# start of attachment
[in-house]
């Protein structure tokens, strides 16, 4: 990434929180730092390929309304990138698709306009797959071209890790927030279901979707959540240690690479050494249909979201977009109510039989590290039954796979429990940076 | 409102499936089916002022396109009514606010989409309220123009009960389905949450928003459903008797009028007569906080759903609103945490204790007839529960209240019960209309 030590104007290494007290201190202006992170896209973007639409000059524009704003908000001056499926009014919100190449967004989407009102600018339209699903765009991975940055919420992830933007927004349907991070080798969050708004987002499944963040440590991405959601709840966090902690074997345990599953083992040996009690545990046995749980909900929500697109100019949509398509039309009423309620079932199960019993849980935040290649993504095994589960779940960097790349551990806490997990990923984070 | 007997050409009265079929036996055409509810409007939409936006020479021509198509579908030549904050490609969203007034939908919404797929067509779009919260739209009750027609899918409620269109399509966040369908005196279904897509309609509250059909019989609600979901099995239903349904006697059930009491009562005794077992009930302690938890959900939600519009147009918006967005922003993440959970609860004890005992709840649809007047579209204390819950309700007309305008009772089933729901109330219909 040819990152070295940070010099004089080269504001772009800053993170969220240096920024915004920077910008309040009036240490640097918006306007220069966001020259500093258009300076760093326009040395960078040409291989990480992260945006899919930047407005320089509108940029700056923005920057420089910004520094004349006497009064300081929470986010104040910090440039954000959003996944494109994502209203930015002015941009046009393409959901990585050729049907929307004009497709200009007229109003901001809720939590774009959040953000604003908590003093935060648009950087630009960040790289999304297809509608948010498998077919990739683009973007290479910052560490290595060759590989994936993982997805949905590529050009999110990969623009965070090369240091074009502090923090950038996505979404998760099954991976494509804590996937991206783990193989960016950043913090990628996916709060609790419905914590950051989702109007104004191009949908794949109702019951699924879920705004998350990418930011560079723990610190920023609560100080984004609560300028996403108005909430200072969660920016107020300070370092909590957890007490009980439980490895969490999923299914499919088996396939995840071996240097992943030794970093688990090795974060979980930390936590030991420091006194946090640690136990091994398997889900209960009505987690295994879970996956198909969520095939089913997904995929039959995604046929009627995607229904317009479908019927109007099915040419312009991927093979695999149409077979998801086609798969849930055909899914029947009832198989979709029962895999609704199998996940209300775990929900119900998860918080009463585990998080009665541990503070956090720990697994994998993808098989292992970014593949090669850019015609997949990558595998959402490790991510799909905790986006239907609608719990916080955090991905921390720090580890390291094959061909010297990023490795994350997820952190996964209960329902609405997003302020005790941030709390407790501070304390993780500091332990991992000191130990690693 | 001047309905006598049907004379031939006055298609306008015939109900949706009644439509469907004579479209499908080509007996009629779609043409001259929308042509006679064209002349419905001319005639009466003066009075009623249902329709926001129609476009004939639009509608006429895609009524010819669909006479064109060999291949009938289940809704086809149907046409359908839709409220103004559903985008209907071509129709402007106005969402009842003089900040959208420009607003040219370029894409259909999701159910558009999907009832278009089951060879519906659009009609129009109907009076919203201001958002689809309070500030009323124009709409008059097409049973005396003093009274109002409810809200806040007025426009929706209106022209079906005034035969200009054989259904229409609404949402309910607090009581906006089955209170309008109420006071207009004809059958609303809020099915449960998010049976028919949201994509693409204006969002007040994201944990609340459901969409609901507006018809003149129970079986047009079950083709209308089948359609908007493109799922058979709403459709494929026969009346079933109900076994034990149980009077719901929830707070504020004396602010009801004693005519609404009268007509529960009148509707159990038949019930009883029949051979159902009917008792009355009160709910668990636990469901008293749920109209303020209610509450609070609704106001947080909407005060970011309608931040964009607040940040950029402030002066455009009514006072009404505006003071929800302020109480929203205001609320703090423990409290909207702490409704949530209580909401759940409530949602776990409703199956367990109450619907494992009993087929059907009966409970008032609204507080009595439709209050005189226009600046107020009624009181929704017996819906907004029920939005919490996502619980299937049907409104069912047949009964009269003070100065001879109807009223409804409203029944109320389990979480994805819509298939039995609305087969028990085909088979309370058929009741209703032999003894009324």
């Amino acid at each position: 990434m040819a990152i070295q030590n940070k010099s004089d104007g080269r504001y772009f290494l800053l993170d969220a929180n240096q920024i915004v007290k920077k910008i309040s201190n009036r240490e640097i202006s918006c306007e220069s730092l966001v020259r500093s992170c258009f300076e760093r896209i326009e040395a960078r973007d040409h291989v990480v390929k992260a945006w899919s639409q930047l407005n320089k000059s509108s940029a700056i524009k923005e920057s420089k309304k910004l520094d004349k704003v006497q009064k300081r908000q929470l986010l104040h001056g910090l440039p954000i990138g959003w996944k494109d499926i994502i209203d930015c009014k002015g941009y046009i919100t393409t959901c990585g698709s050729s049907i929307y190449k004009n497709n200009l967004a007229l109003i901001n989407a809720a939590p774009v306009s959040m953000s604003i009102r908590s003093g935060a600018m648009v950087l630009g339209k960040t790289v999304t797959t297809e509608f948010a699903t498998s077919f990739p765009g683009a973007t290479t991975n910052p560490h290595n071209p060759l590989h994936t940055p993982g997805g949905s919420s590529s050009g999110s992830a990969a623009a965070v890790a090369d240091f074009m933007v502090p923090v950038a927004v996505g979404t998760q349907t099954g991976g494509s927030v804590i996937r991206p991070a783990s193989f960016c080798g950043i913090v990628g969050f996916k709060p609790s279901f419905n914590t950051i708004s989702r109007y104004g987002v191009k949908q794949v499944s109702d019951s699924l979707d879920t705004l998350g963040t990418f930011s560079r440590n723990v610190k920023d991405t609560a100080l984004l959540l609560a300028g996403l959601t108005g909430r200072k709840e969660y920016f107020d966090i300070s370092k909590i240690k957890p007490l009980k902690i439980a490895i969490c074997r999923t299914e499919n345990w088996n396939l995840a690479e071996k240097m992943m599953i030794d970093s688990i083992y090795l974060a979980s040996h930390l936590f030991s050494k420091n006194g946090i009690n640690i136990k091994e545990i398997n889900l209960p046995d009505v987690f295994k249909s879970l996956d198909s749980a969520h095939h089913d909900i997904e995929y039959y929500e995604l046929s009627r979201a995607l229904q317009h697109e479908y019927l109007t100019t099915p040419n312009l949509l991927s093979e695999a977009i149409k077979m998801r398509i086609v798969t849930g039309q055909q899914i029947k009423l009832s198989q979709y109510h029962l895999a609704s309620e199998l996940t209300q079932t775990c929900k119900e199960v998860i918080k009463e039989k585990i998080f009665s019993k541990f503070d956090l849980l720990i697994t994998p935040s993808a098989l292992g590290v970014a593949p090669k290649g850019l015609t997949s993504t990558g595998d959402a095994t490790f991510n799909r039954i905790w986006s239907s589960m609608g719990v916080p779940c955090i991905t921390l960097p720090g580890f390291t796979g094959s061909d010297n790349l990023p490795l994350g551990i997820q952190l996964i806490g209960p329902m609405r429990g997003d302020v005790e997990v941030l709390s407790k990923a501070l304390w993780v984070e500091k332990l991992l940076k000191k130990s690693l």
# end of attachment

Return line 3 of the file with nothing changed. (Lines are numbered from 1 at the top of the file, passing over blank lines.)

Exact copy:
């Amino acid at each position: 990434m040819a990152i070295q030590n940070k010099s004089d104007g080269r504001y772009f290494l800053l993170d969220a929180n240096q920024i915004v007290k920077k910008i309040s201190n009036r240490e640097i202006s918006c306007e220069s730092l966001v020259r500093s992170c258009f300076e760093r896209i326009e040395a960078r973007d040409h291989v990480v390929k992260a945006w899919s639409q930047l407005n320089k000059s509108s940029a700056i524009k923005e920057s420089k309304k910004l520094d004349k704003v006497q009064k300081r908000q929470l986010l104040h001056g910090l440039p954000i990138g959003w996944k494109d499926i994502i209203d930015c009014k002015g941009y046009i919100t393409t959901c990585g698709s050729s049907i929307y190449k004009n497709n200009l967004a007229l109003i901001n989407a809720a939590p774009v306009s959040m953000s604003i009102r908590s003093g935060a600018m648009v950087l630009g339209k960040t790289v999304t797959t297809e509608f948010a699903t498998s077919f990739p765009g683009a973007t290479t991975n910052p560490h290595n071209p060759l590989h994936t940055p993982g997805g949905s919420s590529s050009g999110s992830a990969a623009a965070v890790a090369d240091f074009m933007v502090p923090v950038a927004v996505g979404t998760q349907t099954g991976g494509s927030v804590i996937r991206p991070a783990s193989f960016c080798g950043i913090v990628g969050f996916k709060p609790s279901f419905n914590t950051i708004s989702r109007y104004g987002v191009k949908q794949v499944s109702d019951s699924l979707d879920t705004l998350g963040t990418f930011s560079r440590n723990v610190k920023d991405t609560a100080l984004l959540l609560a300028g996403l959601t108005g909430r200072k709840e969660y920016f107020d966090i300070s370092k909590i240690k957890p007490l009980k902690i439980a490895i969490c074997r999923t299914e499919n345990w088996n396939l995840a690479e071996k240097m992943m599953i030794d970093s688990i083992y090795l974060a979980s040996h930390l936590f030991s050494k420091n006194g946090i009690n640690i136990k091994e545990i398997n889900l209960p046995d009505v987690f295994k249909s879970l996956d198909s749980a969520h095939h089913d909900i997904e995929y039959y929500e995604l046929s009627r979201a995607l229904q317009h697109e479908y019927l109007t100019t099915p040419n312009l949509l991927s093979e695999a977009i149409k077979m998801r398509i086609v798969t849930g039309q055909q899914i029947k009423l009832s198989q979709y109510h029962l895999a609704s309620e199998l996940t209300q079932t775990c929900k119900e199960v998860i918080k009463e039989k585990i998080f009665s019993k541990f503070d956090l849980l720990i697994t994998p935040s993808a098989l292992g590290v970014a593949p090669k290649g850019l015609t997949s993504t990558g595998d959402a095994t490790f991510n799909r039954i905790w986006s239907s589960m609608g719990v916080p779940c955090i991905t921390l960097p720090g580890f390291t796979g094959s061909d010297n790349l990023p490795l994350g551990i997820q952190l996964i806490g209960p329902m609405r429990g997003d302020v005790e997990v941030l709390s407790k990923a501070l304390w993780v984070e500091k332990l991992l940076k000191k130990s690693l």